RESQUNIT is an affordable flotation device that activates to retrieve lost fishing gear or maritime equipment in general, saving fishermens valuable equipment, preventing ocean pollution and ensuring regulatory compliance
The RESQUNIT flotation device is deployed through a timer mechanism. After a set period of being submerged, indicating potential gear loss, the device releases the yellow flotation buoy. This buoy rises to the surface, marking the location of the lost gear for easy retrieval by the fishermen.
Every fisherman should consider using RESQUNIT because it offers an affordable, proactive solution to prevent gear loss, reducing the economic and environmental impact of ghost fishing. By ensuring the quick retrieval of misplaced gear, fishermen can safeguard their investments and uphold sustainable fishing practices, aligning with both industry regulations and environmental stewardship.
RESQUNIT has garnered widespread adoption across various sectors, from individual fishermen to scientists, marine institutes, and environmental organizations. It’s also embraced by ocean clean-up initiatives, governmental entities, and regulatory bodies, underscoring its versatility and significance in marine conservation efforts.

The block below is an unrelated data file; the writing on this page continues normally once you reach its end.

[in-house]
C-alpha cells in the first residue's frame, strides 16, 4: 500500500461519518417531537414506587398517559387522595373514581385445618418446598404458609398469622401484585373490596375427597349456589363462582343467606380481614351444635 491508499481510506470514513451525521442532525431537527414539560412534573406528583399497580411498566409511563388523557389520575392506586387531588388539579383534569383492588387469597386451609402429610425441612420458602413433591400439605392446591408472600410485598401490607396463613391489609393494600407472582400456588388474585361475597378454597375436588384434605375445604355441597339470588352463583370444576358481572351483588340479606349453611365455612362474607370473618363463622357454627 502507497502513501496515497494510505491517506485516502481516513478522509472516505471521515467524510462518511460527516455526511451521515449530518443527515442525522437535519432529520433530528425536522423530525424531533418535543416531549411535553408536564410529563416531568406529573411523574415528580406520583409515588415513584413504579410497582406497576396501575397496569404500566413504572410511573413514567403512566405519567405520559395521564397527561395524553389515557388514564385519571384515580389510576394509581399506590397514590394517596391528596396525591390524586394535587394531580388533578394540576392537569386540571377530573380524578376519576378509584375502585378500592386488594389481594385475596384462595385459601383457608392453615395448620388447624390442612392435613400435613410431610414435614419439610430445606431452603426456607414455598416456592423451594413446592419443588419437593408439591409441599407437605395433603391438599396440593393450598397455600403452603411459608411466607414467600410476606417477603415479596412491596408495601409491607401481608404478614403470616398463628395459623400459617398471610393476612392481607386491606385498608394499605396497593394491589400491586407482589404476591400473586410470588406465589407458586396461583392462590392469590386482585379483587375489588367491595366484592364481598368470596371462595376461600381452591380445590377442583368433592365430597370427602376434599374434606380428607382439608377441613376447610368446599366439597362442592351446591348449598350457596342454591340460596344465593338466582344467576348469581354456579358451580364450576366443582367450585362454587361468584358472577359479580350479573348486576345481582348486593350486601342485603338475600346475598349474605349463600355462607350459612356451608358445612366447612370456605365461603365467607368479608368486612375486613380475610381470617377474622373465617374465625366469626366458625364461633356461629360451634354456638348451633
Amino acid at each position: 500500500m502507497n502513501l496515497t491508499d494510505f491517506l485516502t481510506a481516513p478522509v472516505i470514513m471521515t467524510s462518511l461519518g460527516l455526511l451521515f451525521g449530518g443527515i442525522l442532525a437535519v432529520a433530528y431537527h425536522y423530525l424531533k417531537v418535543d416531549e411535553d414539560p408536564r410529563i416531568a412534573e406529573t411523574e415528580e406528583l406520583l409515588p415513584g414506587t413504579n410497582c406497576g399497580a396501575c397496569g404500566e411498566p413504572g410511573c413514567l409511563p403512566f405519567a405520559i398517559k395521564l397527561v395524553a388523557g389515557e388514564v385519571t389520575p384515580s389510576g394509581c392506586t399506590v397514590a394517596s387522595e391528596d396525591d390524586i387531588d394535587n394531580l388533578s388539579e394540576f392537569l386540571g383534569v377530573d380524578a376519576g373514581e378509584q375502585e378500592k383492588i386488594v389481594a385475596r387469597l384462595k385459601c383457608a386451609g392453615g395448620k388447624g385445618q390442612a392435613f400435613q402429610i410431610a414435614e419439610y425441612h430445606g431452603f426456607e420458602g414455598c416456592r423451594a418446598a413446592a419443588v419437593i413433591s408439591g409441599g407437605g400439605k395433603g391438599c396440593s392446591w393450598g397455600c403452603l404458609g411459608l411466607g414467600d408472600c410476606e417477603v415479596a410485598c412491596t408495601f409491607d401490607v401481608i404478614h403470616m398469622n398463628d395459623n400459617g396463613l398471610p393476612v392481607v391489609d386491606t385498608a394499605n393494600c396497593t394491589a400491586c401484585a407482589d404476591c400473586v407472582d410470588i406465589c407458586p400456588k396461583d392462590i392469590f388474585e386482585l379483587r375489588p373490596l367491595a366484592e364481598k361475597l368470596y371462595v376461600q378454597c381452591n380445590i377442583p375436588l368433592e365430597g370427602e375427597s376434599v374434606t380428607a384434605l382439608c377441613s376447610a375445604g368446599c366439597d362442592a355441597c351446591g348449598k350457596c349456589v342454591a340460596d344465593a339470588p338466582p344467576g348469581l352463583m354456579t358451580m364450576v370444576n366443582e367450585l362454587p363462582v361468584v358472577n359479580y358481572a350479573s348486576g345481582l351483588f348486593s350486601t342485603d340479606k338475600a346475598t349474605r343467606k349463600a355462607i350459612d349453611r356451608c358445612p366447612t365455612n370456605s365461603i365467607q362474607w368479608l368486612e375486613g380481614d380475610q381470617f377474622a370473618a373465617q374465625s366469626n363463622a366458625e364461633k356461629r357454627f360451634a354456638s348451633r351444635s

The RESQUNIT is designed with a line robust enough to haul equipment weighing up to 80-100 kilos directly. For retrieving even heavier gear from the ocean, RESQUNIT can serve as a guiding mechanism: simply attach a carabiner, coupled with a thicker line and a grapple, to enhance the hauling capacity and ensure a successful retrieval of the submerged equipment.
The current version of RESQUNIT is designed for shallow water fisheries, effective up to 50 meters due to line length constraints and the specific flotation material used. While the unit’s electronic timer release mechanism can function at depths of up to 500 meters, this allows it to release other types of buoys or equipment in deeper waters.
Research indicates that annually, 500,000 to 1,000,000 tons of fishing gear are lost in the oceans. On average, about 10% of all fishing gear ends up abandoned in the seas, with variations across nations. Yet, strikingly, most of this gear lacks a retrieval mechanism akin to RESQUNIT.